Feral Cat House
We bought a 1920s house where the previous owner had left the windows open so feral cats could roam free throughout. It was a filthy, flea-infested, reeking house. It had a tiny, outdated kitchen with almost no counter space and limited options because of four doorways.
We turned two small rooms into a larger kitchen and opened it to the dining room to create a bright, open space around an island. A small mud room was turned into a pantry and bathroom. We took out the wall between the kitchen and the eating room next to it, opened the wall between that space and the dining room, moved the door to the basement stairs into the dining room, moved the exterior door so we could convert a mud room into a bathroom and pantry, and added a garden window and a heated tile floor.
We came up with the basic plan ourselves, but hired a young architect from a firm to give us a few hours in his off-time to think it through. It was his brilliant idea to move the door to the basement stairs that allowed us to extend the counter the full length of the kitchen wall and really made the whole concept possible. I had planned to do much of the work on the house myself and had completed most of the demolition when the landlord of the apartment that I, my wife and our two-year-old were renting at the time suddenly sold the building and gave us six weeks to get out. Our contractor, a great guy who mentored me throughout the renovation, worked with us to quickly get the house into basic shape.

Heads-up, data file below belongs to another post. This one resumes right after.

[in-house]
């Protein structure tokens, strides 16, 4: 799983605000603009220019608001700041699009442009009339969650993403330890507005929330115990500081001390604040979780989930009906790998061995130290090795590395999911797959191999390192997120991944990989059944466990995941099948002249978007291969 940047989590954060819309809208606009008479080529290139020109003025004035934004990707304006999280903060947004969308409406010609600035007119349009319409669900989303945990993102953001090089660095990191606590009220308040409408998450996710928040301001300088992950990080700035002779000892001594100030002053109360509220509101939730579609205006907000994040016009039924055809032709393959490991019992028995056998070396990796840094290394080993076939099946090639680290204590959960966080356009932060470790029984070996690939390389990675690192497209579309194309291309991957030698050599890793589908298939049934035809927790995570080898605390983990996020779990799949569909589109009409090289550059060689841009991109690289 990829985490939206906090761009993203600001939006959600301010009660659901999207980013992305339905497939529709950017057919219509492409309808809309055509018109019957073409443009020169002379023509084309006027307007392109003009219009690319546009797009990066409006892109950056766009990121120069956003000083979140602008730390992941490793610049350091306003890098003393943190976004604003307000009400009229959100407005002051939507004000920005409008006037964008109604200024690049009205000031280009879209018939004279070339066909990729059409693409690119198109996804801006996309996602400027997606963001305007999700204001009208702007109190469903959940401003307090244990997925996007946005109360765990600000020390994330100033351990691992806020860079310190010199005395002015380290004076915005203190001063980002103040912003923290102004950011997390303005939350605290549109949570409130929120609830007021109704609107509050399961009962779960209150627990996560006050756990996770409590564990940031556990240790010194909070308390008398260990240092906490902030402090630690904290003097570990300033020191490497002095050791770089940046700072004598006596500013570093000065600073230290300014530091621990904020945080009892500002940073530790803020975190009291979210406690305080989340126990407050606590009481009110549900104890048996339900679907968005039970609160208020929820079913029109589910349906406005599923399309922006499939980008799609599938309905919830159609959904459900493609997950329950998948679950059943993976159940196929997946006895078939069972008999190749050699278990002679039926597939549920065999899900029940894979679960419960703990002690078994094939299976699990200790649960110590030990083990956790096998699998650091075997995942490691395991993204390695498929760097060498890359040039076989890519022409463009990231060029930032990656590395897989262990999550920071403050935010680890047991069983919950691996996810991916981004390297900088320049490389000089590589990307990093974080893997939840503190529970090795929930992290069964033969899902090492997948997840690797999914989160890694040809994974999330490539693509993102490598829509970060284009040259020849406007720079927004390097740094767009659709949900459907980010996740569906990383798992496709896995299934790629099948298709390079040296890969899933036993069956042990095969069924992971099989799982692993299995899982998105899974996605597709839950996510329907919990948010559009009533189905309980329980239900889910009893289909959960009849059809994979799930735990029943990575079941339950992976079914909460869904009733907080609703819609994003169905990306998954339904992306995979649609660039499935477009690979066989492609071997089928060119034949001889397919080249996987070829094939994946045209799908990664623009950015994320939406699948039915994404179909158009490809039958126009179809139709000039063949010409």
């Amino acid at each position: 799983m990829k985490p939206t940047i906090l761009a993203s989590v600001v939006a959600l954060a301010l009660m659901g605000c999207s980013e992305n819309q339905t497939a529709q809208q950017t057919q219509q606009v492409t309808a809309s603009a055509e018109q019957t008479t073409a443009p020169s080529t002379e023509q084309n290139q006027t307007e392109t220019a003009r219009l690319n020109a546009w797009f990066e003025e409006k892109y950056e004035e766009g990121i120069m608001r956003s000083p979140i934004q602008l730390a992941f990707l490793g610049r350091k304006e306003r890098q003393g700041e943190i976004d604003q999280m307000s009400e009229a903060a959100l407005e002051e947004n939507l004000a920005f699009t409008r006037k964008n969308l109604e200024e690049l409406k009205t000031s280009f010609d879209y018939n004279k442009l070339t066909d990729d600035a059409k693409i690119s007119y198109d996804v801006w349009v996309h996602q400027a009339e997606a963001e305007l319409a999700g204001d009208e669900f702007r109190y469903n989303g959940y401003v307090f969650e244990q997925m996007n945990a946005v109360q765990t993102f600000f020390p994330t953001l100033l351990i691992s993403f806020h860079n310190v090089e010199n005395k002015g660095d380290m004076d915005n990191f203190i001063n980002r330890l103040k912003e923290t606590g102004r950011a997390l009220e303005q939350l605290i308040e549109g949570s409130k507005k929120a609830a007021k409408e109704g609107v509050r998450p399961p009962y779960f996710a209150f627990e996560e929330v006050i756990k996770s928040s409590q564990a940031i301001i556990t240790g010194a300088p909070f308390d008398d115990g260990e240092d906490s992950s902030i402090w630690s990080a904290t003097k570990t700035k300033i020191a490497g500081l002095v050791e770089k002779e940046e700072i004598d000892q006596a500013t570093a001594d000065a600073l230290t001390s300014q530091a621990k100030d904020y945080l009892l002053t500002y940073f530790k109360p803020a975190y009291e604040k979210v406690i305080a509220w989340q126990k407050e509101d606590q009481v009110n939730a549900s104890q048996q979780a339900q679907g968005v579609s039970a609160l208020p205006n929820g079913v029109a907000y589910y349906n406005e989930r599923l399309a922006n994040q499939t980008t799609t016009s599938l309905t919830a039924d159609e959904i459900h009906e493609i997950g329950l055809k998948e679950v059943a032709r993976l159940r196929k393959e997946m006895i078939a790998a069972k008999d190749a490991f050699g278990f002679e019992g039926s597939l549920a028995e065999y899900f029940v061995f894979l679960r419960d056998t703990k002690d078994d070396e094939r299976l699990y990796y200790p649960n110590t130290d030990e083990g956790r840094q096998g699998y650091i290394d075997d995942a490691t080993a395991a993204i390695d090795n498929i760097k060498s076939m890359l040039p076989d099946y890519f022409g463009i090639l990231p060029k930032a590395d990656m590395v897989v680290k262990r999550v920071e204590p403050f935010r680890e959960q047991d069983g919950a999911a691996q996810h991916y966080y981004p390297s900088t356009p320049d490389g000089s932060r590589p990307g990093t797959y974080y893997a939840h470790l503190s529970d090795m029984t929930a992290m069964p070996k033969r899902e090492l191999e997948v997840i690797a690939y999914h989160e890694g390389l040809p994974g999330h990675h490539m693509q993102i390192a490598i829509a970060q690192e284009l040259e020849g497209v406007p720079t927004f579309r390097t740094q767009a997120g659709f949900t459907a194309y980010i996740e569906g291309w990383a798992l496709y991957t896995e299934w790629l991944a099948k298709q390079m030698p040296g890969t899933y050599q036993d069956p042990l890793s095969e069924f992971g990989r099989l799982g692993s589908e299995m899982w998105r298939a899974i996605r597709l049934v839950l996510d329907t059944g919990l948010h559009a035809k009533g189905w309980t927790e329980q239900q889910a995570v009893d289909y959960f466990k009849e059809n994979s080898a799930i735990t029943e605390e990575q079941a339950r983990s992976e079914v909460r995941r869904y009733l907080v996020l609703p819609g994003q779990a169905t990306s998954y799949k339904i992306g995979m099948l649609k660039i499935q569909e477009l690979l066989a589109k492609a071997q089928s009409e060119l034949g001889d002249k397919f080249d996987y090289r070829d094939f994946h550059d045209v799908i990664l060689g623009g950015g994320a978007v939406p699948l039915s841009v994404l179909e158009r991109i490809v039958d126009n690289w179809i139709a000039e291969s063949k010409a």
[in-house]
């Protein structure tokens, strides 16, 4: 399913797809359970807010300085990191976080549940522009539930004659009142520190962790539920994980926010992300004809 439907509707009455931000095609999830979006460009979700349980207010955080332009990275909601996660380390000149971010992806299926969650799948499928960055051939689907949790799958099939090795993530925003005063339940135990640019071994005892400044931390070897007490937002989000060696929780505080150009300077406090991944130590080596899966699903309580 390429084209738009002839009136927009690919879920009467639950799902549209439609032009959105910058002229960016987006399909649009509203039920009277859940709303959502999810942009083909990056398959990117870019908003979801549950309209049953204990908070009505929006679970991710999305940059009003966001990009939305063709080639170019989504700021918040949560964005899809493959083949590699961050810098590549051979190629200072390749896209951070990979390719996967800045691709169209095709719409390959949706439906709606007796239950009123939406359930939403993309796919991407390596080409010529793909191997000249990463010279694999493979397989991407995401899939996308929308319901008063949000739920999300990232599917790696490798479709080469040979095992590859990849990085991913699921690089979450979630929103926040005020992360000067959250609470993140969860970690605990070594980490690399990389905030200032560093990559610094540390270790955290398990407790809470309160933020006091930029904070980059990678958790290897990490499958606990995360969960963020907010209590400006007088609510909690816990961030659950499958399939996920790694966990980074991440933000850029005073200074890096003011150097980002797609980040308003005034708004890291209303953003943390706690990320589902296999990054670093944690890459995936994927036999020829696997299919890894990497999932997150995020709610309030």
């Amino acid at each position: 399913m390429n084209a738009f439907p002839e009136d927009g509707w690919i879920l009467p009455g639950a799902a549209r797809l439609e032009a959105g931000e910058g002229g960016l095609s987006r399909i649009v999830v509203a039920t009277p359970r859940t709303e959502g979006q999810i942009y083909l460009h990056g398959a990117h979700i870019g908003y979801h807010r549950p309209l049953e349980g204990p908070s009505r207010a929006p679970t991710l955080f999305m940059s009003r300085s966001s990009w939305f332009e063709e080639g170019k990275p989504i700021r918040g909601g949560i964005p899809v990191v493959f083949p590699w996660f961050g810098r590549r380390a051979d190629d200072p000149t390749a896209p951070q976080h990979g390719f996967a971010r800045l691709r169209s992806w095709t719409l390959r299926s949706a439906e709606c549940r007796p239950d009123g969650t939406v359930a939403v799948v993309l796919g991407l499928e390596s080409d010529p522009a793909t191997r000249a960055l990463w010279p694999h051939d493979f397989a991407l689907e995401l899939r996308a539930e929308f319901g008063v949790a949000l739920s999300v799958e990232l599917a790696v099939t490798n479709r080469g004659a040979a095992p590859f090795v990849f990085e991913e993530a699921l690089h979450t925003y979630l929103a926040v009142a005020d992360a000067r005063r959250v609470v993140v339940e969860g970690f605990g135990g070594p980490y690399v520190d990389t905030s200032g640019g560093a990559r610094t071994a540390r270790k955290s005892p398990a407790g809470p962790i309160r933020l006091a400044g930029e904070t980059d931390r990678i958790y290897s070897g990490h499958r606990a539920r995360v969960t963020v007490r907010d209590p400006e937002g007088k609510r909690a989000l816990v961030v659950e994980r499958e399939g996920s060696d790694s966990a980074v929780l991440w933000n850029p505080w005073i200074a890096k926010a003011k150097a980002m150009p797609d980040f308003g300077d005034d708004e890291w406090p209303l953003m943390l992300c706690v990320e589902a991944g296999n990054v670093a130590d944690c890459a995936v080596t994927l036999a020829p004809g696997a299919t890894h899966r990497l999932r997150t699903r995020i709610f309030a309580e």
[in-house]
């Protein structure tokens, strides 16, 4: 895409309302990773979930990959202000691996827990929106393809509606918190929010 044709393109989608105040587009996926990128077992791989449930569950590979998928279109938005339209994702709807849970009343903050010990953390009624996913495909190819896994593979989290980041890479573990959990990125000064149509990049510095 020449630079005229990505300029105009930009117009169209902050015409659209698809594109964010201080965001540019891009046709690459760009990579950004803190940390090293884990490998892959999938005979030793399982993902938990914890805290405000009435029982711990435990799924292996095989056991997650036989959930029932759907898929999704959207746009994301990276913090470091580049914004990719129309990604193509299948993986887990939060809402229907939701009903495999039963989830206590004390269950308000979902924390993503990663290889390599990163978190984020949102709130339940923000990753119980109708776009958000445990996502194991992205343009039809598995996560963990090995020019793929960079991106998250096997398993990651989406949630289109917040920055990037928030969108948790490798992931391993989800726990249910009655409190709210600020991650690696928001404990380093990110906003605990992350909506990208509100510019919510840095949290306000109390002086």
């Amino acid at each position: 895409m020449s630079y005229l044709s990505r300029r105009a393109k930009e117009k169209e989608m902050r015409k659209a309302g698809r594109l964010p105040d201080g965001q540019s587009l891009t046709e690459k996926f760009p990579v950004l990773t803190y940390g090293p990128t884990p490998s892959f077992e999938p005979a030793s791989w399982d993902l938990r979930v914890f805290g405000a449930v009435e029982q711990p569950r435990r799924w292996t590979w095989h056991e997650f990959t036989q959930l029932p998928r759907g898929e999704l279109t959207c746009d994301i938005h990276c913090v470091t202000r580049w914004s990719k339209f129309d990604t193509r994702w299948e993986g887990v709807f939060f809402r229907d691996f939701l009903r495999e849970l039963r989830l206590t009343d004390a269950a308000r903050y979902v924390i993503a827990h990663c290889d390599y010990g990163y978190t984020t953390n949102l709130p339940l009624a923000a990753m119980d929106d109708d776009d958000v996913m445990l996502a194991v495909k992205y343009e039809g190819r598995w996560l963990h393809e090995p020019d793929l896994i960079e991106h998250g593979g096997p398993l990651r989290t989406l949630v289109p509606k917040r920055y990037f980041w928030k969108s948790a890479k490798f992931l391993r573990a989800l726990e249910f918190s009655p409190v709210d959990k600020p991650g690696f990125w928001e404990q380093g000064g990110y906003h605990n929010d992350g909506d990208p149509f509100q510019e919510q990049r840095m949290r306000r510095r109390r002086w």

When we moved in the kitchen had only drywall and a heated tile floor (we used the slop sink in the basement until I could build the cabinetry and install the sink and dishwasher). I spent the next six months or so building inset cabinets from scratch (bought drawer boxes and cabinet doors online), putting up tile back splash, saved the original cast iron double apron sink, had soapstone counters installed, and put in retro-looking appliances. I joined two Ikea oak countertops to make the island butcher block surface. We had a gas line run outside so we have a gas grill on the deck right outside the back door that we use all the time now and never have to change tanks — great in the summer too, so we don’t heat up the house.
Our priorities were:
1) plenty of storage, which we accomplished with diverse types of cabinetry (slide out shelves, toe kick drawers, both solid and glass doors, open shelves, slide out pot rack, etc.)
2) openness, which we accomplished with a large garden window, a 15-lite exterior door, a central island open to the dining room, and
3) functionality with a nod to tradition, which we accomplished with retro looking appliances, the original sink, 2×8 beveled subway tile, butcher block island, green base cabinets and white upper cabinets.
The biggest challenge was my inexperience; I spent many hours researching and watching YouTube videos to learn how to build cabinets, install drawers, tile, etc. and think it came out surprisingly well for a total amateur.